Mechanism and Kinetics of Carbon Corrosion in Polymer Electrolyte Fuel Cells during Drive Cycles

Wednesday, October 14, 2015: 15:40
211-A (Phoenix Convention Center)
R. Ahluwalia (Argonne National Laboratory), D. D. Papadias (Argonne National Laboratory), R. L. Borup, R. Mukundan, D. Spernjak (Los Alamos National Laboratory), and D. A. Langlois (Los Alamos National Laboratory)
Corrosion of catalyst support-carbon during unprotected start-up and shut-down of H2-air polymer electrolyte fuel cells (PEFC) is a serious concern. Many studies have investigated the underlying mechanisms of current reversals that occur as H2 sweeps the air in the anode compartment during start-up and, conversely, as air sweeps the H2 in anode during shut-down. Carbon corrodes during these transients as high interfacial potentials exceeding 1.5 V develop in the air/air portion of the cell. Protective measures have been proposed to limit these high interfacial potentials and to limit the exposure time to high potentials. Material-based mitigation strategies have also been proposed that include suppressing the oxygen reduction reaction (ORR) on anode and promoting the oxygen evolution reaction (OER) on cathode.

Catalyst support-carbon can also corrode below the open-circuit potentials typical of normal operation of automotive fuel cells. Figure 1a is a typical trace of the measured carbon corrosion rate during a simulated drive cycle in which the potential was varied between 0.4 V and 0.95 V. The hold times were 0.5 min at the low potential and 5 min at the high potential. The data are for an Ion Power supplied MEA with 0.15 mg/cm2 Pt loading in cathode, 0.23 Pt/C ratio, and high surface area Ketzenblack (E-type) carbon support. The data are for H2-air at fixed flow rates, 80oC cell temperature, and 100% relative humidity (RH). The corrosion trace in Fig. 1a has a few particularly interesting features. The larger spike in corrosion rate occurs as the cell potential is raised from 0.4 V to 0.95 V. However, the corrosion rate declines rapidly and approaches zero as the cell is held at the high potential for a long time. The smaller spike in corrosion rate occurs as the cell potential is reduced from 0.95 V to 0.4 V. The corrosion rate also declines as the cell is held at the low potential but does not approach zero.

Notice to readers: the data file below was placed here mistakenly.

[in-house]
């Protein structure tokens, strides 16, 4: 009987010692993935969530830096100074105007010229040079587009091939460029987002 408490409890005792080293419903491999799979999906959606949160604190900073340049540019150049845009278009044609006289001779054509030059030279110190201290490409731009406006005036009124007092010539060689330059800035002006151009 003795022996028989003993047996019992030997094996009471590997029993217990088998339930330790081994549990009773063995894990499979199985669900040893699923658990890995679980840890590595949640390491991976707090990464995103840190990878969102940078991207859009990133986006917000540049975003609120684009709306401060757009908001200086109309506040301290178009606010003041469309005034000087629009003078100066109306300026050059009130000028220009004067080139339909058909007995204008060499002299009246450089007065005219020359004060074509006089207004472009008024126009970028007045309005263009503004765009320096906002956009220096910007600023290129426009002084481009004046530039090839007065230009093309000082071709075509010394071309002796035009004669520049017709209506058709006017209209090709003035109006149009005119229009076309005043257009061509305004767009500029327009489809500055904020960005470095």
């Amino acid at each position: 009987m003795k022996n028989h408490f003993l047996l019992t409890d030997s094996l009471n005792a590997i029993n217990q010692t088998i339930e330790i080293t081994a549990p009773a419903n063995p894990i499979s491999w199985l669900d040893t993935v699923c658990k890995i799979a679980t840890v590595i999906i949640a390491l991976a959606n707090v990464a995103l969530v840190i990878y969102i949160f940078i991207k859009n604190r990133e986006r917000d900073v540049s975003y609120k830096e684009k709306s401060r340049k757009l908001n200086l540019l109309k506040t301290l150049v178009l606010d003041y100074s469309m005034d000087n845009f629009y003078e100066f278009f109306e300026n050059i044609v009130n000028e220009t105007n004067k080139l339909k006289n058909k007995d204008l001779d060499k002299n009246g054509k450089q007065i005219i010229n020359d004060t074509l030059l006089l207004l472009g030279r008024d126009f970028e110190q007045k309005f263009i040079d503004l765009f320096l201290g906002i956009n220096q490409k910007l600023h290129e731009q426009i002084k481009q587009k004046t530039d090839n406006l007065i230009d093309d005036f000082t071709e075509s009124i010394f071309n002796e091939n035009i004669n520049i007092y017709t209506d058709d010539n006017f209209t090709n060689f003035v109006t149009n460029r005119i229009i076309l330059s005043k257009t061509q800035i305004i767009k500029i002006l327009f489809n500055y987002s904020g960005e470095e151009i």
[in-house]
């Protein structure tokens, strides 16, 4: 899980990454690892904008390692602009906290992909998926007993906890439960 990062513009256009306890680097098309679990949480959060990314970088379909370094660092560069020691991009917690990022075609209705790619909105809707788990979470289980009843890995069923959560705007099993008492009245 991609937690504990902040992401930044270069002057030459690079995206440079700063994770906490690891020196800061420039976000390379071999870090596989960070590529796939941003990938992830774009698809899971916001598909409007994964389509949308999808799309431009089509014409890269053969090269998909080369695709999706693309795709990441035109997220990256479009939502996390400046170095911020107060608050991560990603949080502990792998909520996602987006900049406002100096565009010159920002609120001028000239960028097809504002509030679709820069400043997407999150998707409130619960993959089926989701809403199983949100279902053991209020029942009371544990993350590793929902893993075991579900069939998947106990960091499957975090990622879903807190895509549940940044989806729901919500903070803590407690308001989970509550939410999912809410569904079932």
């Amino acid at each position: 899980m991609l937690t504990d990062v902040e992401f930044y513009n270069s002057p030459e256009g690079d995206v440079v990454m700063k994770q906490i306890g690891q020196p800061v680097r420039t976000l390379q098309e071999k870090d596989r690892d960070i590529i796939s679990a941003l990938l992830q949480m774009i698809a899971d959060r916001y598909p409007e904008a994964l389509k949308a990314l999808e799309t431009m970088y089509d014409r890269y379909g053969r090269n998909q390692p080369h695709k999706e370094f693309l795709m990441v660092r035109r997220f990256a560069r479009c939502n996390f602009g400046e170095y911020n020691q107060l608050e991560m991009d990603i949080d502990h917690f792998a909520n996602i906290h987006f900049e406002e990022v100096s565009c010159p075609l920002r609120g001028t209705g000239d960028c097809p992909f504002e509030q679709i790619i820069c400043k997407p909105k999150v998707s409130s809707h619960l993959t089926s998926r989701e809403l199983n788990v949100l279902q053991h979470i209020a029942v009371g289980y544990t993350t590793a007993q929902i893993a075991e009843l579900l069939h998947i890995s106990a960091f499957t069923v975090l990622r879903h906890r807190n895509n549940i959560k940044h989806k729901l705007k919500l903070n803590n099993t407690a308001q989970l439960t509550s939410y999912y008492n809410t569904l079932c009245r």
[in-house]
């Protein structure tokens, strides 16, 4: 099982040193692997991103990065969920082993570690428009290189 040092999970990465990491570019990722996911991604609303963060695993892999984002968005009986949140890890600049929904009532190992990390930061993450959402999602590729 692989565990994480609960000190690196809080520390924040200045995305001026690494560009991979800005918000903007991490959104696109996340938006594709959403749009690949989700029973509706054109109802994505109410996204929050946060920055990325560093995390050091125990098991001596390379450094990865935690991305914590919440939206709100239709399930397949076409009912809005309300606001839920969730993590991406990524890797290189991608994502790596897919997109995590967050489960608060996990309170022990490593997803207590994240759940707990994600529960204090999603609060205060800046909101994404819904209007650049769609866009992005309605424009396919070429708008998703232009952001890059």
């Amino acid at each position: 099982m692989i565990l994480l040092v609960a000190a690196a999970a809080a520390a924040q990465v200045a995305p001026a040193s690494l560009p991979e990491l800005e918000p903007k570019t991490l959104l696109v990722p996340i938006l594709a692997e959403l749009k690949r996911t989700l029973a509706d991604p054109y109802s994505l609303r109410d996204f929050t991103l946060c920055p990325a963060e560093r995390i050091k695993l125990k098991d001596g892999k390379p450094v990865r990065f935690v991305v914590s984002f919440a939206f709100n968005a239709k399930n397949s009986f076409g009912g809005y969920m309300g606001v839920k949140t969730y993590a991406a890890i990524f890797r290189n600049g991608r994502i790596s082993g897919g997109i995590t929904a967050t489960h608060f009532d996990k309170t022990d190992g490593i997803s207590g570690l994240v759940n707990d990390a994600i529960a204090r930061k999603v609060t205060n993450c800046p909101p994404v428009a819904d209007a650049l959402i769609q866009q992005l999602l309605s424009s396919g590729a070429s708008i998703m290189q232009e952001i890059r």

Similar features in carbon corrosion rates were observed in other MEAs with Vulcan XC-72 (V-type) and graphitized Ketzenblack (EA-type) carbons as catalyst supports. We have formulated a simple carbon corrosion model to quantitatively capture the essential features of the data. As indicated in Fig. 1a, the surface carbon sites are represented as vacant (C#), active carbon oxides (C#OH), and passive carbon oxides (C#Ox). The active carbon oxides are formed at low potentials. The spike in carbon corrosion after a step increase in potential is associated with the direct oxidation of C#OH to CO2 through its reaction with H2O.

Holding the cell at a high potential leads to the formation of C#Ox and displacement of C#OH. The corrosion rate goes down as C#Ox passivates the carbon surface. Also, at potentials higher than 0.4 V, Pt sites begin to convert to PtOH, and at still higher potentials, PtOH converts to PtO.

In the model shown in Fig. 1a, a step decrease in potential results in the sites occupied by passive C#Ox being vacated. The vacated sites are available to be occupied by active C#OH which reacts with the OH-like species on adjacent catalyst surface to produce a spike in carbon corrosion. With time, PtOH gradually reduces to Pt, and the carbon corrosion rate decreases to a lower, non-zero value.

As partial validation, Fig. 1b shows the modeled steady-state corrosion rate and compares it with the asymptotic rates measured in the experiments when the cell with E-type carbon is held at high potentials for 5 min. Both the model and the data exhibit peak steady-state corrosion rates for E-type carbon at about 0.6 V. As seen in Fig. 1a, the transient corrosion rates can be much higher under potential cycling.

Acknowledgments: This work is supported by DOE-EERE-FCTO with Dr. Nancy Garland as the Technology Development Manager.